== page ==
Architecture is Stage and Inspiration for Visual Landscapes of Argentina's Al Ver Verás

Design Features Al Ver Verás
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Architecture is Stage and Inspiration for Visual Landscapes of Argentina's Al Ver Verás

One of Buenos Aires’ most striking architectural landmarks—the Italian-built Palacio Barolo, with a design modeled after the structure of Dante’s Divine Comedy—is both stage and canvas in the latest collaboration by Al Ver Verás. It’s not the first time that the Argentinian artist collective has taken up temporary residence on a rooftop, using the surrounding buildings and walls as the nighttime stage for their signature pop-up show.

The group calls the genre “music to watch”—in short, it involves projections of light, art, and images that seem to dance across the skyline to the rhythm of their original score, performed live. But they custom-design a new show for each setting, and the Palacio Barolo, once the tallest building in South America, is their grandest stage yet.

We caught a viewing of their latest open-air spectacle, performed before a crowd of hundreds on a terrace high above Avenida de Mayo, the elegant Parisian-style avenue that runs through the heart of the city. Afterward, we sat down with the only female member of the seven-person group, Martina Fraguela, to talk about artistic collaboration, a fateful turn on French television, and the surprising creative potential of an overhead projector.

Paste: Tell us about Al Ver Verás. How did the project begin?

Martina Fraguela: Al Ver Verás was founded nine years ago when Daniel Selén and Diego Gentile, two friends who grew up together in Buenos Aires, started experimenting with combinations of music and images.

I met Daniel after that. Now he’s my partner both personally and creatively. From the time I met him, I participated in the project in small ways. But I officially joined the collective five years ago, at the same time as Maxi, the percussionist. Later, we added Ale, the saxophonist, and then Axel, the bass player.

Paste: What’s your role in the creative team?

Fraguela: Dani and I work together on the projected visuals. We each approach visuals in a different language. He tackles the digital image, while I work with the analog or “artisanal,” as I like to call it. I use overhead projectors—the image on these devices is static, so in order to create movement, I have to be interacting with the images in real time. I have to perform live.

People like to see the images projected onto the buildings, of course. But generally speaking, they’re also interested in seeing how the images move through the projector. How the materials go into this old artifact, and how they come out of it. The overhead projectors are like small stages in themselves.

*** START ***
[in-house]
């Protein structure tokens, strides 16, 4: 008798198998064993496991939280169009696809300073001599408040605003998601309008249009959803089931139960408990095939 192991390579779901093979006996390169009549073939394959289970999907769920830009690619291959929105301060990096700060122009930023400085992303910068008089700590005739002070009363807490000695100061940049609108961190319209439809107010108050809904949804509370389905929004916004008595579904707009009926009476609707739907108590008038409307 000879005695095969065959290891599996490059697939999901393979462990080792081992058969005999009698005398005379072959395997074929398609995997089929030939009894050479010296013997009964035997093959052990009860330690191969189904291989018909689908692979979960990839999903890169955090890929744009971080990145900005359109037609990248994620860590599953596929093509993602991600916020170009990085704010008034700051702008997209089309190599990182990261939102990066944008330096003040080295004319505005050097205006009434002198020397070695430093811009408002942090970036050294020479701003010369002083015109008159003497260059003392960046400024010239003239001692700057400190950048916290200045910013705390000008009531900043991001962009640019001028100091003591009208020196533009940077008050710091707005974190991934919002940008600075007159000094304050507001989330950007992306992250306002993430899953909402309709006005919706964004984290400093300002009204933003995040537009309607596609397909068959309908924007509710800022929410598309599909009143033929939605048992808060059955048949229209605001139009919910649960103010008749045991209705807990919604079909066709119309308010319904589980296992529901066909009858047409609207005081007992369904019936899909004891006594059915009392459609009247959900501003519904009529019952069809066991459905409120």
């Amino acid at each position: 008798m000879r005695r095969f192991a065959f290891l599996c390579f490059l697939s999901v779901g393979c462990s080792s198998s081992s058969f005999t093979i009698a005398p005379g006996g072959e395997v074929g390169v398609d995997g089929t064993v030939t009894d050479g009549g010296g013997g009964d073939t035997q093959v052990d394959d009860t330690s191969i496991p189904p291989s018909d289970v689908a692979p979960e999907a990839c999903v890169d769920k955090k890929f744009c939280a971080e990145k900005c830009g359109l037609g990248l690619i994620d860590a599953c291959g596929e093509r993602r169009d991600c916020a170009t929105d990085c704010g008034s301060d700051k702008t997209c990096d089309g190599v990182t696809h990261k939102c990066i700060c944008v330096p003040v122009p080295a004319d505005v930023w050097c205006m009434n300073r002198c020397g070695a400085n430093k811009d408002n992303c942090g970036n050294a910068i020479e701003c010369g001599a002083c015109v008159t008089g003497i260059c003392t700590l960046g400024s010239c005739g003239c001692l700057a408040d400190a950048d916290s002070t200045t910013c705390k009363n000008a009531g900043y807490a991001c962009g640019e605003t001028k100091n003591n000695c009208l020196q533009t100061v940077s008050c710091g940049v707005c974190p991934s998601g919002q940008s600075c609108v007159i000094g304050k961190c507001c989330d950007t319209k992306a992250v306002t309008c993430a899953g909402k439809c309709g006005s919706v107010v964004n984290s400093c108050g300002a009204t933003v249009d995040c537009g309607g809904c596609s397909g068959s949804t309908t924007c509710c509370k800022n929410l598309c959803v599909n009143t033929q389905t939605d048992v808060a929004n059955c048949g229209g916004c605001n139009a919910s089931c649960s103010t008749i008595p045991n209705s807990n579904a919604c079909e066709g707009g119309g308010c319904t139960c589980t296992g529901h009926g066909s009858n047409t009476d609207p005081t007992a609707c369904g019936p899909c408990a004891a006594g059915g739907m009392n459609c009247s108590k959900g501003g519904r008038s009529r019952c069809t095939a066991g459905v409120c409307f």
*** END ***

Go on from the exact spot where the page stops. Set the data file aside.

Paste: You create each show specifically for a place: in this case, it’s Palacio Barolo and a section of Avenida de Mayo. How do you choose these places, and how does the process work? Do you visit the site or study the architecture before you start?

Fraguela: Yes, we make each show for a particular place. The place shapes everything, from the repertoire of musical themes to the visuals we choose. Before we plan each show, we have to go to the place and spend some time there, looking around and doing various tests to see what music and images might work, where we can place the different musicians and artists in relation to the audience and the “stage.”

In the search for new places, we began to search satellite maps. That’s how we discovered this location. The owner of the place, Federico, already knew us from a documentary that we participated in last year. He saw us on French television, on the ARTE channel, and so he was happy to work with us. What a beautiful coincidence, a lovely stroke of luck!

Paste: The Palacio Barolo is widely considered one of the most beautiful buildings in Buenos Aires. What is it like to do a show in this special part of the city?

Fraguela: It’s really exciting to interact with this giant! The Palacio Barolo—the real estate alone, with the number of domes and antique buildings on all sides of it—makes for an amazing stage. What we love about this particular terrace is that it’s so open. Spectators can view our work in a full 360 degree panorama.

Paste: Are there other places in Buenos Aires (or the world) where you would like to do a show?

Fraguela: As a group, we’re eager to try different places in the city, and also create shows for natural environments. The idea of taking the show on the road is certainly stimulating. In March we are waiting for the first Alververacito—my first baby—so we will have to take a small break. The experience of parenthood will mark a new era, and likely new inspirations.

Paste: You are the only woman in the group. Is that an advantage or a challenge?

Fraguela: It’s neither, really. We’re a human group and we get along very well; there’s a willingness to collaborate and to keep the dialogue open. We are friends, and we meet with our families for meals, we go out and have fun together. Through our work and our friendship, we’re enjoying life together.

Al Ver Verás is: Diego Gentile, Maxi Di Monte, Alejandro Chomicz, Axel Eandi, Daniel Selén, Martina Fraguela. Tickets and information.

Interview and translation from Spanish by Bridget Gleeson.

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